Our bones are the basic framework of our bodies and we use them for almost every imaginable activity. When we speak, we use our jawbone, and when we walk we use the bones in our feet and knees. All 206 bones in our body are involved in the delicate mechanics of physical movement.
Some activities, however, place more strain on our bones and can result in fractures. Sport, especially contact sport, often leads to broken bones. Just this weekend, Springbok prop Julian Redlinghuys suffered a frightening injury during which he sustained a "neck dislocation".
Although not falling purely into the category of broken bones, this case does put the spotlight on sports injuries. After a sports injury people often ask: “What does a broken ankle look like?” or “Can you actually see when an arm is broken?” We searched the web to show you what broken bones look like.
There is often confusion between a “fracture” and a “broken bone”. According to the American College of Foot and Ankle Surgeons a fracture is a partial or complete break in a bone. The concepts are therefore used interchangeably by medical experts, and it’s only the degree of severity that separates the two.
Ankle fractures are common injuries and are often caused by the ankle rolling inward or outward during sporting activities.
According to the American College of Foot and Ankle Surgeons, the following symptoms are characteristic of a broken ankle.
- Pain at the site of the fracture, which can extend from the foot to the knee.
- Significant swelling, which may occur along the length of the leg, or may be more localised.
- Bruising that develops soon after the injury.
- The broken ankle will look different compared to the other ankle.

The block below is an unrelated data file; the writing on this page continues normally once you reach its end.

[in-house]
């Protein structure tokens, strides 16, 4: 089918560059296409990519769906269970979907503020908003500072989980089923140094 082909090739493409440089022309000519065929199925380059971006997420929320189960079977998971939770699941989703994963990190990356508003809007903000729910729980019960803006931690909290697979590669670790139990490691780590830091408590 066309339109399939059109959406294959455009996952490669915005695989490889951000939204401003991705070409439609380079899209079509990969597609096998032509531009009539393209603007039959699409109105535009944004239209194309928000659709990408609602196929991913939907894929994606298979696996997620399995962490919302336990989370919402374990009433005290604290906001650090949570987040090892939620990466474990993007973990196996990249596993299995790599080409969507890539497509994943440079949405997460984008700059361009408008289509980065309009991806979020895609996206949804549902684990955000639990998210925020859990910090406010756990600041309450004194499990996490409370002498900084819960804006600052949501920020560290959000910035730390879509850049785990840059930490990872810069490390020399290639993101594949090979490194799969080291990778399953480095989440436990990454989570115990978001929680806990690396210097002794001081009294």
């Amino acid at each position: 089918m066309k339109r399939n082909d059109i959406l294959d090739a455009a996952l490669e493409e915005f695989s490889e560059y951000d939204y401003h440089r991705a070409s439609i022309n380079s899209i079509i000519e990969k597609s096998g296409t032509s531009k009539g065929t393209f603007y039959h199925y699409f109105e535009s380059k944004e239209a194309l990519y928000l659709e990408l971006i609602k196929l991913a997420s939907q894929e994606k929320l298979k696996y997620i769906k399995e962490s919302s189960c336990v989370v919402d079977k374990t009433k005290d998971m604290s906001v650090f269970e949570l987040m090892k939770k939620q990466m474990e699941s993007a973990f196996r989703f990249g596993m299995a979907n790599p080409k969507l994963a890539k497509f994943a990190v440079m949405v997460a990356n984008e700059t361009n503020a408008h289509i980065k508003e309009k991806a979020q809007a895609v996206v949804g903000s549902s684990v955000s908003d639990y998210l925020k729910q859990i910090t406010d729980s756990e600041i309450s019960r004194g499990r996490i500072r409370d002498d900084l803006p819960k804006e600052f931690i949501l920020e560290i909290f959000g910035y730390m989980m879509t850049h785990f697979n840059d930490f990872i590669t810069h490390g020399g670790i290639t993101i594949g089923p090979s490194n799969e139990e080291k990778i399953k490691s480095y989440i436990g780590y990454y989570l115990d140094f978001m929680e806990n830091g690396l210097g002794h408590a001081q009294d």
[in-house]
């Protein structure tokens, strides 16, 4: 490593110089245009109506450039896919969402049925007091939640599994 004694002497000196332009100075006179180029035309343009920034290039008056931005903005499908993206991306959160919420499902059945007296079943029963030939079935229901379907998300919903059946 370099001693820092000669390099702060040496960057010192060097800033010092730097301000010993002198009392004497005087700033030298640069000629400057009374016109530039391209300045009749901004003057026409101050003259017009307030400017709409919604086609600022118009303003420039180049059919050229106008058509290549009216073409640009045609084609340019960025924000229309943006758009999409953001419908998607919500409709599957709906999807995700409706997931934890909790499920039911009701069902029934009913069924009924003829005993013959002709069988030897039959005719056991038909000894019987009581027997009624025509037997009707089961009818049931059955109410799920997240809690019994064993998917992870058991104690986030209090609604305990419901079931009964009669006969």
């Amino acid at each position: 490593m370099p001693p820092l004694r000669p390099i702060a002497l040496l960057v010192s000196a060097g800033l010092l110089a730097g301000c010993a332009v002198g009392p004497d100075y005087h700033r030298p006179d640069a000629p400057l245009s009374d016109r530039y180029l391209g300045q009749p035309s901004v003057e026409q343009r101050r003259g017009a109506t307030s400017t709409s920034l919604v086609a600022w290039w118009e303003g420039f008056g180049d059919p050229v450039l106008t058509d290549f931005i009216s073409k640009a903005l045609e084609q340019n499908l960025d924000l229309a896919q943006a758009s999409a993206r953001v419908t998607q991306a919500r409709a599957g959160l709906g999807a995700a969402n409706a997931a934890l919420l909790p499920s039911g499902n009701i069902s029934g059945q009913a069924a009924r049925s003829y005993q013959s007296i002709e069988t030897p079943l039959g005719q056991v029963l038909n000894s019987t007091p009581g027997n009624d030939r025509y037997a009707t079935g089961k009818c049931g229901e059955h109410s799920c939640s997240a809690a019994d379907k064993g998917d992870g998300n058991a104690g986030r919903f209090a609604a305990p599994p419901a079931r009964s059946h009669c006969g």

- If there is any bone protruding through the skin, immediate medical attention is required.
GRAPHIC: To see what a protruding bone in the ankle looks like, please click here. Beware: The image you are about to see is graphic and may upset sensitive people.
Take a look at how this ER doctor twisted this guy’s ankle back after a bicycle accident:
The wrist can be fracture in many different ways, and is most often referred to as a distal radius fracture.
According to the research organisation Radiopedia, a Colles’ fracture is an example of such a fracture and “a very common extra-articular fracture of the distal radius that occurs as the result of a fall onto an outstretched hand”.
Here’s an X-ray image of a fractured radius showing the characteristic Colles' fracture with displacement and angulation of the distal end:
And on this image the deformity in the wrist can clearly be seen:
According to the Mayo Clinic, a broken arm “involves one or more of the three bones in your arm – the ulna, radius and humerus”. This is a very common sports injury and usually happens when someone or something falls unto an outstretched hand.
Here’s an X-ray of a broken arm. It’s clear on the left-hand side where the bone is broken:
And here are the internal and external views of a fractured arm, before and after surgery: